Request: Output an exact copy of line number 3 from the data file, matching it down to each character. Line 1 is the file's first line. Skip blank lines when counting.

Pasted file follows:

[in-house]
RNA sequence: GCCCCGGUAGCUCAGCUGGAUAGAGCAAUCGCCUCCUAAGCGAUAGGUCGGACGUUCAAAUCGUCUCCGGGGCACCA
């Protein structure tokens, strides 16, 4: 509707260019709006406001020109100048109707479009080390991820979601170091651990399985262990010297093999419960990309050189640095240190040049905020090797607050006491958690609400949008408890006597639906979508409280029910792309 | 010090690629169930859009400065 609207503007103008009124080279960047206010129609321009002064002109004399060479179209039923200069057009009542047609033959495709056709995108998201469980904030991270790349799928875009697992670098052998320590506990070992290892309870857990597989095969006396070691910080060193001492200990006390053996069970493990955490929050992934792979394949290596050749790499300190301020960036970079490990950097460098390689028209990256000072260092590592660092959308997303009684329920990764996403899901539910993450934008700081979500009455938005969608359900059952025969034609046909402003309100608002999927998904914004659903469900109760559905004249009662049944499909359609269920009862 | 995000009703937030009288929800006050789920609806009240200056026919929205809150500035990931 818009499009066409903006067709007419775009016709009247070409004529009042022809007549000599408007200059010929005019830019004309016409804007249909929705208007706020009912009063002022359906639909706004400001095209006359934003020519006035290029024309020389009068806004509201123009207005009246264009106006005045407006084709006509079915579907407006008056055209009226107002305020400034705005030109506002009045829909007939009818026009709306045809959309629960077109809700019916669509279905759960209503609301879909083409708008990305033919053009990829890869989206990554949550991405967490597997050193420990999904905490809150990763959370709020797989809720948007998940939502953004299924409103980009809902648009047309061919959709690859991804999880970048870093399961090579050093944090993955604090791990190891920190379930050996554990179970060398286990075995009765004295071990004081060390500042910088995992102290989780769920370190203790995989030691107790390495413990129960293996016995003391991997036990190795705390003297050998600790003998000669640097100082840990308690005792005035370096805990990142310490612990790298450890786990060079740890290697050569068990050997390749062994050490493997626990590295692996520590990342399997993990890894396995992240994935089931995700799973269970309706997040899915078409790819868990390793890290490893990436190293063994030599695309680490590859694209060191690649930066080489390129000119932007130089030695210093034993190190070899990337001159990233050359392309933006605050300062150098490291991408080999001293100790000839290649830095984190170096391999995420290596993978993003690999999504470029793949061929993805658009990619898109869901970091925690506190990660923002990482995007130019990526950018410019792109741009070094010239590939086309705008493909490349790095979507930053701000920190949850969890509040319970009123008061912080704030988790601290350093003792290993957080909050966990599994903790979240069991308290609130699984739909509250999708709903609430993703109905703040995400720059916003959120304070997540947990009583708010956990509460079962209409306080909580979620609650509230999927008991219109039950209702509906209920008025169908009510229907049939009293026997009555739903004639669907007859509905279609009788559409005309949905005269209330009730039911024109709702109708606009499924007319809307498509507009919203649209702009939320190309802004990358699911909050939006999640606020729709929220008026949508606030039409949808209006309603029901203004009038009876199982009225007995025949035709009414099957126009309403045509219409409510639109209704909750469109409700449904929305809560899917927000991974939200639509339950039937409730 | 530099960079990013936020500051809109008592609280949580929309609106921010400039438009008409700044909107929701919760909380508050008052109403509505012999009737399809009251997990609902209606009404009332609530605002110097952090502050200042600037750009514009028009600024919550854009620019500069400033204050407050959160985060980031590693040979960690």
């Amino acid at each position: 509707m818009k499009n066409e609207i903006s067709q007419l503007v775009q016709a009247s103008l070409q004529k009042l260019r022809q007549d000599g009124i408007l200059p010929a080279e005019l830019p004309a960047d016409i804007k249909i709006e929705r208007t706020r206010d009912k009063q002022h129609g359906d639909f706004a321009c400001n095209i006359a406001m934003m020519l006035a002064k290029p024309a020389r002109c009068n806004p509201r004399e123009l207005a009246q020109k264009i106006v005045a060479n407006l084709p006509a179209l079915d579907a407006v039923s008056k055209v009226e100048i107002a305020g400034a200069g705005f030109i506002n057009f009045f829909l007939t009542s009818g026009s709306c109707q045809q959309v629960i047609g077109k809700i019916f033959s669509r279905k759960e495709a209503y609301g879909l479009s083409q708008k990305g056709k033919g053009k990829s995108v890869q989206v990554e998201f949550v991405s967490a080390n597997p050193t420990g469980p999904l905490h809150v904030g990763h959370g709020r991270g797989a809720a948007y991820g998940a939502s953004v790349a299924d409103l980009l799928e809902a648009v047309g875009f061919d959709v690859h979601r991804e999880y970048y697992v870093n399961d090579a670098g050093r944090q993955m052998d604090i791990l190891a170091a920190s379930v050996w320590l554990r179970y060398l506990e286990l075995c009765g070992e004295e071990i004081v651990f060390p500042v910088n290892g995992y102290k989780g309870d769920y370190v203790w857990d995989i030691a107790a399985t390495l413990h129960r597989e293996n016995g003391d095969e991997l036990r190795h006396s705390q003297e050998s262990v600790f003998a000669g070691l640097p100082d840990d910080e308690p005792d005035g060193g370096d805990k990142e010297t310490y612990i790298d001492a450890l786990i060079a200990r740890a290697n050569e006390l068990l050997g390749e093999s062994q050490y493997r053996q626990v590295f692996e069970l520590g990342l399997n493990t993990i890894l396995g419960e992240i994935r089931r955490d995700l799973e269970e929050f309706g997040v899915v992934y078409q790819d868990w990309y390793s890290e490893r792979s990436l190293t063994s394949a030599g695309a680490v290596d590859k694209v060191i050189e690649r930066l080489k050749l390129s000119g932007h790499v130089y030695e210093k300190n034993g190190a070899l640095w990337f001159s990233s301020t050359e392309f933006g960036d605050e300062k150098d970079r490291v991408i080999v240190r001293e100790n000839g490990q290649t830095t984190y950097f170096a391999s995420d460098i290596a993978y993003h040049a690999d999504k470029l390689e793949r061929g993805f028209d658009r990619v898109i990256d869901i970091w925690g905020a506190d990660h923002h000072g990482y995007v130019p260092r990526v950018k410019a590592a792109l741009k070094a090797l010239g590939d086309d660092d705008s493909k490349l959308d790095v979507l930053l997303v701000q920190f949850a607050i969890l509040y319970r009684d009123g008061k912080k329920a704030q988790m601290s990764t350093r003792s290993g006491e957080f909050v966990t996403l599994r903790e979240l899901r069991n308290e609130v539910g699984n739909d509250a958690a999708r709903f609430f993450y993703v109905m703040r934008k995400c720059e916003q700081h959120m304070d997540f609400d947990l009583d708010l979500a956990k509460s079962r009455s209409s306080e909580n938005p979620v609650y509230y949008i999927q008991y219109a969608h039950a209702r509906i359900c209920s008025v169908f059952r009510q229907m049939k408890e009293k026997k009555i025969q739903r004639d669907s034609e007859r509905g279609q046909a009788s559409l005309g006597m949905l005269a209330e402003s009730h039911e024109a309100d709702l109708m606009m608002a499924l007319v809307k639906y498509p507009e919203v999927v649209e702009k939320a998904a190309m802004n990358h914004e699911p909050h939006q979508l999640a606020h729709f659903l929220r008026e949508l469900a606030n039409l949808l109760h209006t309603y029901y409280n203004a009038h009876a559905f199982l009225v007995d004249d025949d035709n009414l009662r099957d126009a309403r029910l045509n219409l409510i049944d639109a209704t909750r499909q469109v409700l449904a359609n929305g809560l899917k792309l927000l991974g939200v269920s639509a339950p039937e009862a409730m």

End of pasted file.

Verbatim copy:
């Protein structure tokens, strides 16, 4: 509707260019709006406001020109100048109707479009080390991820979601170091651990399985262990010297093999419960990309050189640095240190040049905020090797607050006491958690609400949008408890006597639906979508409280029910792309 | 010090690629169930859009400065 609207503007103008009124080279960047206010129609321009002064002109004399060479179209039923200069057009009542047609033959495709056709995108998201469980904030991270790349799928875009697992670098052998320590506990070992290892309870857990597989095969006396070691910080060193001492200990006390053996069970493990955490929050992934792979394949290596050749790499300190301020960036970079490990950097460098390689028209990256000072260092590592660092959308997303009684329920990764996403899901539910993450934008700081979500009455938005969608359900059952025969034609046909402003309100608002999927998904914004659903469900109760559905004249009662049944499909359609269920009862 | 995000009703937030009288929800006050789920609806009240200056026919929205809150500035990931 818009499009066409903006067709007419775009016709009247070409004529009042022809007549000599408007200059010929005019830019004309016409804007249909929705208007706020009912009063002022359906639909706004400001095209006359934003020519006035290029024309020389009068806004509201123009207005009246264009106006005045407006084709006509079915579907407006008056055209009226107002305020400034705005030109506002009045829909007939009818026009709306045809959309629960077109809700019916669509279905759960209503609301879909083409708008990305033919053009990829890869989206990554949550991405967490597997050193420990999904905490809150990763959370709020797989809720948007998940939502953004299924409103980009809902648009047309061919959709690859991804999880970048870093399961090579050093944090993955604090791990190891920190379930050996554990179970060398286990075995009765004295071990004081060390500042910088995992102290989780769920370190203790995989030691107790390495413990129960293996016995003391991997036990190795705390003297050998600790003998000669640097100082840990308690005792005035370096805990990142310490612990790298450890786990060079740890290697050569068990050997390749062994050490493997626990590295692996520590990342399997993990890894396995992240994935089931995700799973269970309706997040899915078409790819868990390793890290490893990436190293063994030599695309680490590859694209060191690649930066080489390129000119932007130089030695210093034993190190070899990337001159990233050359392309933006605050300062150098490291991408080999001293100790000839290649830095984190170096391999995420290596993978993003690999999504470029793949061929993805658009990619898109869901970091925690506190990660923002990482995007130019990526950018410019792109741009070094010239590939086309705008493909490349790095979507930053701000920190949850969890509040319970009123008061912080704030988790601290350093003792290993957080909050966990599994903790979240069991308290609130699984739909509250999708709903609430993703109905703040995400720059916003959120304070997540947990009583708010956990509460079962209409306080909580979620609650509230999927008991219109039950209702509906209920008025169908009510229907049939009293026997009555739903004639669907007859509905279609009788559409005309949905005269209330009730039911024109709702109708606009499924007319809307498509507009919203649209702009939320190309802004990358699911909050939006999640606020729709929220008026949508606030039409949808209006309603029901203004009038009876199982009225007995025949035709009414099957126009309403045509219409409510639109209704909750469109409700449904929305809560899917927000991974939200639509339950039937409730 | 530099960079990013936020500051809109008592609280949580929309609106921010400039438009008409700044909107929701919760909380508050008052109403509505012999009737399809009251997990609902209606009404009332609530605002110097952090502050200042600037750009514009028009600024919550854009620019500069400033204050407050959160985060980031590693040979960690």